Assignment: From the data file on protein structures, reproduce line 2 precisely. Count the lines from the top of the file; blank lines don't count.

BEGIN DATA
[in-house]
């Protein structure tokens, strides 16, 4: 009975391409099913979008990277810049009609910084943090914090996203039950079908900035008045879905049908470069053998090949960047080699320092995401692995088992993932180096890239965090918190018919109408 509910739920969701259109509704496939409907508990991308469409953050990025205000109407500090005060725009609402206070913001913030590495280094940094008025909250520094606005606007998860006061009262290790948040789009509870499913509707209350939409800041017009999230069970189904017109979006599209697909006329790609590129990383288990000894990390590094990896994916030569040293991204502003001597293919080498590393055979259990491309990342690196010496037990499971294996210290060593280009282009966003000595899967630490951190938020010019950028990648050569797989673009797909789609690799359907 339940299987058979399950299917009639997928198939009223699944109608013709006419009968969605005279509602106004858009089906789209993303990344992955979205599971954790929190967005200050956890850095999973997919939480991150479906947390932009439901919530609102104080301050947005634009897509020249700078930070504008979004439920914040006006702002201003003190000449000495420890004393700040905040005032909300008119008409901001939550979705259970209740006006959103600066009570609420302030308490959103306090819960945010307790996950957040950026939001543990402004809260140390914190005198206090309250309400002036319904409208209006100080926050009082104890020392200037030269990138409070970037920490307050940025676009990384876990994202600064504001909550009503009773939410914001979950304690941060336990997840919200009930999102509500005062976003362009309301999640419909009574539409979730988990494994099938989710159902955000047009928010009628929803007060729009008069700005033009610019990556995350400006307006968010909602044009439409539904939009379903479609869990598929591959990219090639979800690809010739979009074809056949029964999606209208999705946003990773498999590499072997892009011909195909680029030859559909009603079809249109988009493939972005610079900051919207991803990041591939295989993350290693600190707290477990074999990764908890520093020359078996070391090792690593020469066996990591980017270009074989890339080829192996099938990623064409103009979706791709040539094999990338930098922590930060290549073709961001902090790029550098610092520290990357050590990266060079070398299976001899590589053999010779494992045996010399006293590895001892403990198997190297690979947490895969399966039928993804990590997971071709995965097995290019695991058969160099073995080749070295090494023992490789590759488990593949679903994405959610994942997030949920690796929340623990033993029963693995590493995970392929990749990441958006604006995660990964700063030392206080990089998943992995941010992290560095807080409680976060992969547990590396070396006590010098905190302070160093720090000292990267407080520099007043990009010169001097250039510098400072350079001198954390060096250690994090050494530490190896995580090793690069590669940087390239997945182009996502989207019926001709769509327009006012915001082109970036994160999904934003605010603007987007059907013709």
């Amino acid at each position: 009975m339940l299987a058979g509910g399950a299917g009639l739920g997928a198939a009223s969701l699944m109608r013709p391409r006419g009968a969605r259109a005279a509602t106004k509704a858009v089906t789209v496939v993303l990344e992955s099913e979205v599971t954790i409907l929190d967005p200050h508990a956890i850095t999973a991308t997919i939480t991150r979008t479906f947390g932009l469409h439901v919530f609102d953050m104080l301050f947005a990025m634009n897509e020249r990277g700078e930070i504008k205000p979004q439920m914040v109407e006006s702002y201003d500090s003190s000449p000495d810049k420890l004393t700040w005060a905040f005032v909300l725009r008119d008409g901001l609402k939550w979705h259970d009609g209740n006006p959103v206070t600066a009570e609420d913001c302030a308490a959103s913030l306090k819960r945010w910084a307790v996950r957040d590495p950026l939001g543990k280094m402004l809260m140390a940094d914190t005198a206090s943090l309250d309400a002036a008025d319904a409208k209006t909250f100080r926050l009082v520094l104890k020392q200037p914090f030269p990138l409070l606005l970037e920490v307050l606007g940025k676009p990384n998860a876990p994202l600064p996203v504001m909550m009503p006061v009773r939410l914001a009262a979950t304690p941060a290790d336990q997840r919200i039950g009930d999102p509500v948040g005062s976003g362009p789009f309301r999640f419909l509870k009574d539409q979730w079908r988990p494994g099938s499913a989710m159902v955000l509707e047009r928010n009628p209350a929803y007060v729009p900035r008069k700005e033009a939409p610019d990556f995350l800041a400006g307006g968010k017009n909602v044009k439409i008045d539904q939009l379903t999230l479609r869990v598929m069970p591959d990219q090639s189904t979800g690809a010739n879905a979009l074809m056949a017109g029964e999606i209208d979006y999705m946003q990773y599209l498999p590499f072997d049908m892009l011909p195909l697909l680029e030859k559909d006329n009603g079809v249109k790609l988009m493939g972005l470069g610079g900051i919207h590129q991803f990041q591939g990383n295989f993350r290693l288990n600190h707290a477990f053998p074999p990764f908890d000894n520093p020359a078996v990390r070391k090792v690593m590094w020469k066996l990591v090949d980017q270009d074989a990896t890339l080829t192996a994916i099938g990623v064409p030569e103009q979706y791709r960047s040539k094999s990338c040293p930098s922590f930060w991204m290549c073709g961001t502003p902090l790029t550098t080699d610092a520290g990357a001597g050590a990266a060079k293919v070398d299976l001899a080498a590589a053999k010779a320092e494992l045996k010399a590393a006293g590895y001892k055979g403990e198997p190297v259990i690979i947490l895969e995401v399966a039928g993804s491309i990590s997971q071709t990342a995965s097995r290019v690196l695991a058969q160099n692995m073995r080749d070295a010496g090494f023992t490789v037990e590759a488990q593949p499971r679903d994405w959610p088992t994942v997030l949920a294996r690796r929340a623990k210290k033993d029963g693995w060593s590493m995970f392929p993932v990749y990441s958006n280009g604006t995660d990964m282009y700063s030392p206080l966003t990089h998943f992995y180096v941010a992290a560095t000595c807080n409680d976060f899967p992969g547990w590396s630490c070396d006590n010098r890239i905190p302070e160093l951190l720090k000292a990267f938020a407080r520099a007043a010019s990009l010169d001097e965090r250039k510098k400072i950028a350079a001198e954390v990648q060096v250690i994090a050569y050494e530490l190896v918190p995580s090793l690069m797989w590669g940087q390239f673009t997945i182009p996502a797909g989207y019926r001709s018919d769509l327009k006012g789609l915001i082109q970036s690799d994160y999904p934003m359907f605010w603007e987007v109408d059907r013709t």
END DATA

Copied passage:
């Protein structure tokens, strides 16, 4: 009975391409099913979008990277810049009609910084943090914090996203039950079908900035008045879905049908470069053998090949960047080699320092995401692995088992993932180096890239965090918190018919109408 509910739920969701259109509704496939409907508990991308469409953050990025205000109407500090005060725009609402206070913001913030590495280094940094008025909250520094606005606007998860006061009262290790948040789009509870499913509707209350939409800041017009999230069970189904017109979006599209697909006329790609590129990383288990000894990390590094990896994916030569040293991204502003001597293919080498590393055979259990491309990342690196010496037990499971294996210290060593280009282009966003000595899967630490951190938020010019950028990648050569797989673009797909789609690799359907 339940299987058979399950299917009639997928198939009223699944109608013709006419009968969605005279509602106004858009089906789209993303990344992955979205599971954790929190967005200050956890850095999973997919939480991150479906947390932009439901919530609102104080301050947005634009897509020249700078930070504008979004439920914040006006702002201003003190000449000495420890004393700040905040005032909300008119008409901001939550979705259970209740006006959103600066009570609420302030308490959103306090819960945010307790996950957040950026939001543990402004809260140390914190005198206090309250309400002036319904409208209006100080926050009082104890020392200037030269990138409070970037920490307050940025676009990384876990994202600064504001909550009503009773939410914001979950304690941060336990997840919200009930999102509500005062976003362009309301999640419909009574539409979730988990494994099938989710159902955000047009928010009628929803007060729009008069700005033009610019990556995350400006307006968010909602044009439409539904939009379903479609869990598929591959990219090639979800690809010739979009074809056949029964999606209208999705946003990773498999590499072997892009011909195909680029030859559909009603079809249109988009493939972005610079900051919207991803990041591939295989993350290693600190707290477990074999990764908890520093020359078996070391090792690593020469066996990591980017270009074989890339080829192996099938990623064409103009979706791709040539094999990338930098922590930060290549073709961001902090790029550098610092520290990357050590990266060079070398299976001899590589053999010779494992045996010399006293590895001892403990198997190297690979947490895969399966039928993804990590997971071709995965097995290019695991058969160099073995080749070295090494023992490789590759488990593949679903994405959610994942997030949920690796929340623990033993029963693995590493995970392929990749990441958006604006995660990964700063030392206080990089998943992995941010992290560095807080409680976060992969547990590396070396006590010098905190302070160093720090000292990267407080520099007043990009010169001097250039510098400072350079001198954390060096250690994090050494530490190896995580090793690069590669940087390239997945182009996502989207019926001709769509327009006012915001082109970036994160999904934003605010603007987007059907013709």